nonprofit consulting zone blog

Four ways you can prove you are good at what you do.

Are you good at what you do? Maybe, maybe not. If you were your client, or more importantly, a prospective client, how could you tell?

The problem is, they usually can’t. They’re forced to take your word for it, and if they in any way don’t trust you, or themselves, they won’t risk giving you their hard earned grant or donor’s money to find out.

How do you prove your expertise to your potential nonprofit clients?

1) Stories. People learn by stories. You need to be able to cite examples of how you took a problem of a client and solved it to everybody satisfaction. It’s even better when you can show that the client either earned money or saved money as a result of your engagement.

2) Portfolio. For many consultants, it’s easy to show a number of samples of your work. Having this readily available in a specific computer file, or better yet, on an online portfolio page attached to your website (not necessarily available to the public, but the URL you can provide when you think it’s appropriate for a client) can go a long way in proving you can do the job.

3) References. Who have you worked with before who loved your results? Having a list of references ready, and pre-approved (in other words, well before you actually give out their name to your next potential client, already letting them know that they are a reference and that somebody may call them) is a great way of proving that you can do the work. It’s amazing how the word of somebody who your new client doesn’t know, who circumstances might be very different from their own, and who obviously had a good experience (or else you wouldn’t have given them as a reference) weighs so much in the decision-making process.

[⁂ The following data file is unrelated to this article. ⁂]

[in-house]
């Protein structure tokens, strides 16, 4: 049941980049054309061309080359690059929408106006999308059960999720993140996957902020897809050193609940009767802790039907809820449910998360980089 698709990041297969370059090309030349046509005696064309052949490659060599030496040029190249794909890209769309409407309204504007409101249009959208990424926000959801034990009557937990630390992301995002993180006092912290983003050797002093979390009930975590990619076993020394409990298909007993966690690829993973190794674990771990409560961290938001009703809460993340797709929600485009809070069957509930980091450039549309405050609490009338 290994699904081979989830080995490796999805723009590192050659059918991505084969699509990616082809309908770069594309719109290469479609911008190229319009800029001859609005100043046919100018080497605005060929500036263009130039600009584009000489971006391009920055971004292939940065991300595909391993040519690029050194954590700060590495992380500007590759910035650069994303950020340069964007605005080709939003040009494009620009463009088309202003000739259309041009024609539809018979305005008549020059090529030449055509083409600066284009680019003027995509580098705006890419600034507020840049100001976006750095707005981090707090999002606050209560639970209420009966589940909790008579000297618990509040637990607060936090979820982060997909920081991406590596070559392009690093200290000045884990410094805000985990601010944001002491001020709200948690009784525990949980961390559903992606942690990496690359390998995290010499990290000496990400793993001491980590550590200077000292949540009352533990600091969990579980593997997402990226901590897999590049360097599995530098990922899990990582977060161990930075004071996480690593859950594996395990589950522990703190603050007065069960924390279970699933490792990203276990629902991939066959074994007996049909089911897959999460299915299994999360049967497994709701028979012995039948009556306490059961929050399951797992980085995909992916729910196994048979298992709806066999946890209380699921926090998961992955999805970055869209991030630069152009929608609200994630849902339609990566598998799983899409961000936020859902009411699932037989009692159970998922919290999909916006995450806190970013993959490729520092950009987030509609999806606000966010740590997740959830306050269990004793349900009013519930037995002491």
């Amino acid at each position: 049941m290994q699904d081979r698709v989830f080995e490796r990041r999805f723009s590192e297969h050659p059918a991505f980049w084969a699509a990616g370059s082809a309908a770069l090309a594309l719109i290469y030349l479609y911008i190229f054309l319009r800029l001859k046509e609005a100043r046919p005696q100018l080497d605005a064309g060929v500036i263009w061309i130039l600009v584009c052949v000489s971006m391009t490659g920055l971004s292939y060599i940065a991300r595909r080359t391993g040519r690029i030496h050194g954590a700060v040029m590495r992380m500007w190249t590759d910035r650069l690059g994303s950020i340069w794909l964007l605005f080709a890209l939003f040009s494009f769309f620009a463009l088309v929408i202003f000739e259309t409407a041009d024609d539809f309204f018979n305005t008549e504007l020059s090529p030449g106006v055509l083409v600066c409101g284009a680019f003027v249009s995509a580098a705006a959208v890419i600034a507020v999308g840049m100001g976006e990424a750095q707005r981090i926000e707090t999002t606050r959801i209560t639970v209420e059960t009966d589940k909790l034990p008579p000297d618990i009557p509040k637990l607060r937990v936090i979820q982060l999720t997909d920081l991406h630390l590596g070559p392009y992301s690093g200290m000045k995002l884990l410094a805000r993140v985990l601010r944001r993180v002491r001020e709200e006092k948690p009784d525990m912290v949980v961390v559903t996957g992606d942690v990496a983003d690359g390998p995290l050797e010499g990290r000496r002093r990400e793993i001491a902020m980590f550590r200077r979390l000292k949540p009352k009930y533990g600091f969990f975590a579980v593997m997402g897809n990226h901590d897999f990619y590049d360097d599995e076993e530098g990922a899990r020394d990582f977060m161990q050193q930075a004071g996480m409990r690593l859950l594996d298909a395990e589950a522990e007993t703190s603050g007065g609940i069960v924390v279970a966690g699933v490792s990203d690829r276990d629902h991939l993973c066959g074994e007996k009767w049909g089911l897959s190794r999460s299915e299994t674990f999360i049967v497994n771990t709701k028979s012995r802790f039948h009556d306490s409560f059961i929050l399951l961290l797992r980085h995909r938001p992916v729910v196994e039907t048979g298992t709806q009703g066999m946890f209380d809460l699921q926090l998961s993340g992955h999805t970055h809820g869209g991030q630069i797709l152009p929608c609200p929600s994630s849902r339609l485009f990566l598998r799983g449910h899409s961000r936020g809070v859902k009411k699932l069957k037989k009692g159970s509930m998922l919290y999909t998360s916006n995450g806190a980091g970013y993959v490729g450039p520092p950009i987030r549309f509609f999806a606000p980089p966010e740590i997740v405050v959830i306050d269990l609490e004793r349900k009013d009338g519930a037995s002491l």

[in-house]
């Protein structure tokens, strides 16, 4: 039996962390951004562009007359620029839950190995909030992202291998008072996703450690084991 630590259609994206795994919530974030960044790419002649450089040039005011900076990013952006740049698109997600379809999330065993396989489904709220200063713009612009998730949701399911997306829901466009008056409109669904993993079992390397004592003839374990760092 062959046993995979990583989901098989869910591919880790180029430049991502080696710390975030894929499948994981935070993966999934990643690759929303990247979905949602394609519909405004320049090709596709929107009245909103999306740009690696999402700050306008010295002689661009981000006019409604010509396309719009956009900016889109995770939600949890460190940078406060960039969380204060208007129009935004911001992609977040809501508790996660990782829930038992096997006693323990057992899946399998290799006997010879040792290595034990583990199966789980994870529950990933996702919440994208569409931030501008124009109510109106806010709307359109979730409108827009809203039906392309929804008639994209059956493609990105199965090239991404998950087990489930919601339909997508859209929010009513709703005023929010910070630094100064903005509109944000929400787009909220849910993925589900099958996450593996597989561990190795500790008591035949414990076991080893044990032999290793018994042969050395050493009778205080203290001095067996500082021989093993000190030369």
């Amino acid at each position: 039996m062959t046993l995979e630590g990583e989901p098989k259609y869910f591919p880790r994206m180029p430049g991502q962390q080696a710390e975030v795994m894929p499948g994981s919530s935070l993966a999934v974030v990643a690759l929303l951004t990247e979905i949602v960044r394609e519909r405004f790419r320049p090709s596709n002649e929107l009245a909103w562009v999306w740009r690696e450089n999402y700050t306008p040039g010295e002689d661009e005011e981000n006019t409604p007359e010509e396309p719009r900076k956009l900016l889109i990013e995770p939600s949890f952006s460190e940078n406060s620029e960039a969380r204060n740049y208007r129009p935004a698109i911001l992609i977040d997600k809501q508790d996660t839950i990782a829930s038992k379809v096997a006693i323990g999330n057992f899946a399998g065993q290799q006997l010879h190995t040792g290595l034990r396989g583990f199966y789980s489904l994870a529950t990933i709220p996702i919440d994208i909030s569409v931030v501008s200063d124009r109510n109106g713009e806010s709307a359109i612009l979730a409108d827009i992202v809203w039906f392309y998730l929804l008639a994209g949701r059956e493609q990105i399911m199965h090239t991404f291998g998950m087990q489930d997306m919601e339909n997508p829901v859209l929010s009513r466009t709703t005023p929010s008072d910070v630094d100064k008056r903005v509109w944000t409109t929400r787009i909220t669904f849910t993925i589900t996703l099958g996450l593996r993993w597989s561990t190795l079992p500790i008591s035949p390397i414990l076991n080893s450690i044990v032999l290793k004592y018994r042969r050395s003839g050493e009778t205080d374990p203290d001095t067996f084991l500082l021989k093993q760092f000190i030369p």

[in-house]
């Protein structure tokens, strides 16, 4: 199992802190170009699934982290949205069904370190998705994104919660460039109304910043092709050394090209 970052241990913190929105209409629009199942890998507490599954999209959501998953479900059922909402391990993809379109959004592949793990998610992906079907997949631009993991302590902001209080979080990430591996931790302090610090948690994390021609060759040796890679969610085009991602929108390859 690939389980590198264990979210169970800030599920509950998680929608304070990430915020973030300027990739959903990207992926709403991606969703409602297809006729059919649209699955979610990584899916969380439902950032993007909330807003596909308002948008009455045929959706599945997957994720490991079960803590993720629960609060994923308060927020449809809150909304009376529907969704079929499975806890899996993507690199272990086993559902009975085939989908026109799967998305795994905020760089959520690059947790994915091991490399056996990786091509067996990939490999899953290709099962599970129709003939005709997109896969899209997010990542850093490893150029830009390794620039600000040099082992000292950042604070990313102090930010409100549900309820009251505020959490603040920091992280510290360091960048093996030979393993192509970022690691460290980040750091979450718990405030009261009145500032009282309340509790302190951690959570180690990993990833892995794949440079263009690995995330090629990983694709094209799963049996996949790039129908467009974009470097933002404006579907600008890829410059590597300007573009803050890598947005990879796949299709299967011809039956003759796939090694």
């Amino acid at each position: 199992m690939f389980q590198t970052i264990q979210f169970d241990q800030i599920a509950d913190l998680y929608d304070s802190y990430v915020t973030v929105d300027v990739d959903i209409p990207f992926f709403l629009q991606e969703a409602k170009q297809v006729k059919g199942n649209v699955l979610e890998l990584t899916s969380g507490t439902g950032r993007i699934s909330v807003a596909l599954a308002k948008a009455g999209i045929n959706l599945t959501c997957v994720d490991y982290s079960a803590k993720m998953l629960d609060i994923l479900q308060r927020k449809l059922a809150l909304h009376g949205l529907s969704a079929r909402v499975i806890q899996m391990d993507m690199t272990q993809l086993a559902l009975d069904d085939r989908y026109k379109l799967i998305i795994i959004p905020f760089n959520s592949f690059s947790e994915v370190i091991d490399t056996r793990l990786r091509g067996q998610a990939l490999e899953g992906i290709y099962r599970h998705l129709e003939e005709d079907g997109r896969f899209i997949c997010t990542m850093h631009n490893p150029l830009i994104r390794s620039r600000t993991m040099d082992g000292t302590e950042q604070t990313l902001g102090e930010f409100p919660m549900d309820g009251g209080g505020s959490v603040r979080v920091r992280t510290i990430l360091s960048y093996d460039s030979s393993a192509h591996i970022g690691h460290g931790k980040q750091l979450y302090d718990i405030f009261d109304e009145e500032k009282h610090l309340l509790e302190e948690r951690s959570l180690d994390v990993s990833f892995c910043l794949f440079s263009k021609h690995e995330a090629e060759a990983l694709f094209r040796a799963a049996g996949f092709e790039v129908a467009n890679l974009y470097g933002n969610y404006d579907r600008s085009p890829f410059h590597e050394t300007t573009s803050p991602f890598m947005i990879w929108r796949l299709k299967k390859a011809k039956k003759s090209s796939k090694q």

4) Statistics. While I’m the first one to say that “stories trump stats,” you need to have the statistics to back up your stories. Can you show that your work increased revenue to your former client? The problem with this approach is that you need to remember to ask for the numbers from your clients, preferably before they stopped becoming your clients. It’s easy to do great work for a client. In the rush to get the next task done, it’s not often easy for the client to get you the numbers that prove your great work. Be persistent.

Of course, having all of these lined up before you encounter your next potential client is much easier than having to rush around to get them when they’re looking for a proposal in less than a week. Building these and other ways to prove your client that you are the best professional they can hire for their mission might not get you every job, but it will make getting any job much less stressful.

 

Want more great nonprofit consulting tips? Go to ThinkNP.com.

Published by

Matt Hugg

Matt's the president of Nonprofit.Courses. See his bio here.